Rocky Mountain University of Health Professions offers Fort Lewis College students preferred acceptance
This new partnership, along with new FLC programs like the Pre-Health Certificate, will add to the College’s health sciences offerings, giving students more avenues to join the healthcare field. The College was also recently awarded just over $3 million to begin designing a new Health Sciences & Athletics Complex on campus.
As John Donne famously wrote, “No man is an island.” Another just as accurate statement could be that no college is an island. Developing partnerships with schools and organizations off campus is a key in offering students more opportunities to succeed.
Fort Lewis College (FLC) and Utah's Rocky Mountain University of Health Professions (RMUoHP) have signed an articulation agreement that would offer preferred acceptance for FLC students. Each year, up to three Fort Lewis students who complete the required courses with at least a 3.5 GPA and who score well on the GRE can matriculate into RMUoHP’s Doctor of Physical Therapy (DPT) program.
As the national need for healthcare professionals continues to grow, Fort Lewis College is putting more and more focus on preparing students for these professions. This new partnership, along with new FLC programs like the Pre-Health Certificate, will add to the College’s health sciences offerings, giving students more avenues to join the healthcare field. The College was also recently awarded just over $3 million to begin designing a new Health Sciences & Athletics Complex on campus.
“I believe that this partnership with RMUoHP and other institutions provides excellent opportunities for our students,” says Dr. Melissa Knight-Maloney, chair of the FLC exercise science program. “I am excited about this partnership as this allows our students to set themselves apart from other applicants. We provide our students with an excellent knowledge base and hands-on experiences to prepare them for health professions and this agreement will allow those students another opportunity to be more competitive in the admissions process.”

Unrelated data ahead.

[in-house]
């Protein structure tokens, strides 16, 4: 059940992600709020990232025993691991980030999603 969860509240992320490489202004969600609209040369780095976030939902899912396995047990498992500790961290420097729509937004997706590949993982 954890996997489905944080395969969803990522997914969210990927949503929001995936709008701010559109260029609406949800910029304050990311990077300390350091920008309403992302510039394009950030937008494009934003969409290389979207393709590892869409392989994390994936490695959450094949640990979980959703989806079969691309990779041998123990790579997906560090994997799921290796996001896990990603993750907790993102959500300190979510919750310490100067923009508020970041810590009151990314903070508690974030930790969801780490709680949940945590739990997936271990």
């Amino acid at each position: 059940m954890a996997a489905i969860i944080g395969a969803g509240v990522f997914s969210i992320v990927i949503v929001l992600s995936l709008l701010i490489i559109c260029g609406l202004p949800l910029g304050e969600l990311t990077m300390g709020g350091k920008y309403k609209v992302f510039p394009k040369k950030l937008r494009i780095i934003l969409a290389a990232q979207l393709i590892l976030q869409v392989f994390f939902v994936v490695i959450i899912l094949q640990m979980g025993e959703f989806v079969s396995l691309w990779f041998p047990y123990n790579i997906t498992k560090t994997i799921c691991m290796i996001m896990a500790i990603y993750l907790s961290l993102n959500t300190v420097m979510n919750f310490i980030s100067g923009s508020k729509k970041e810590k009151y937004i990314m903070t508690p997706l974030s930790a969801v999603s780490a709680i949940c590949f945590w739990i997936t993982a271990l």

“We know various alumni and faculty from Fort Lewis College. We feel that the faculty offer a quality education in preparation for a DPT degree,” adds Dr. Joel Tenbrink, assistant program director at RMUoHP. “Additionally, those alumni with which we have had interactions have impressed us in their passion and integrity. We wanted this type of person in our program. As such we felt it appropriate to offer preferred admissions to these qualified students. We look forward to meeting more Fort Lewis College alumni and making them alumni of Rocky Mountain University of Health Professions. They will represent both institutions well.”
One of the FLC alumni that ties Fort Lewis College and Rocky Mountain University of Health Professions together is one of RMUoHP’s co-founders, Dr. Michael Skurja (Biological Science, ’67). After earning a degree in biological science at FLC and serving more than 20 years in the U.S. Navy, Dr. Skurja helped begin the accredited, private university that has awarded master’s and doctorate degrees for 20 years in Provo, Utah.
“I majored in biological science at Fort Lewis, and have been thankful for the quality of the instruction that provided me with a solid foundation,” Dr. Skurja says. “I thought that some of the students graduating from the science department might be interested in the healthcare degree programs offered by Rocky Mountain University.”
RMUoHP’s Doctor of Physical Therapy program boasts a 98 percent graduation rate, with 99 percent of those graduates going on to pass the National Physical Therapy Exam. In addition to their studies, the University’s students put their skills to work on service trips to Africa and Guatemala, in addition to working at the Community Rehabilitation Clinic in Provo, which offers free physical therapy services to the uninsured and underserved.
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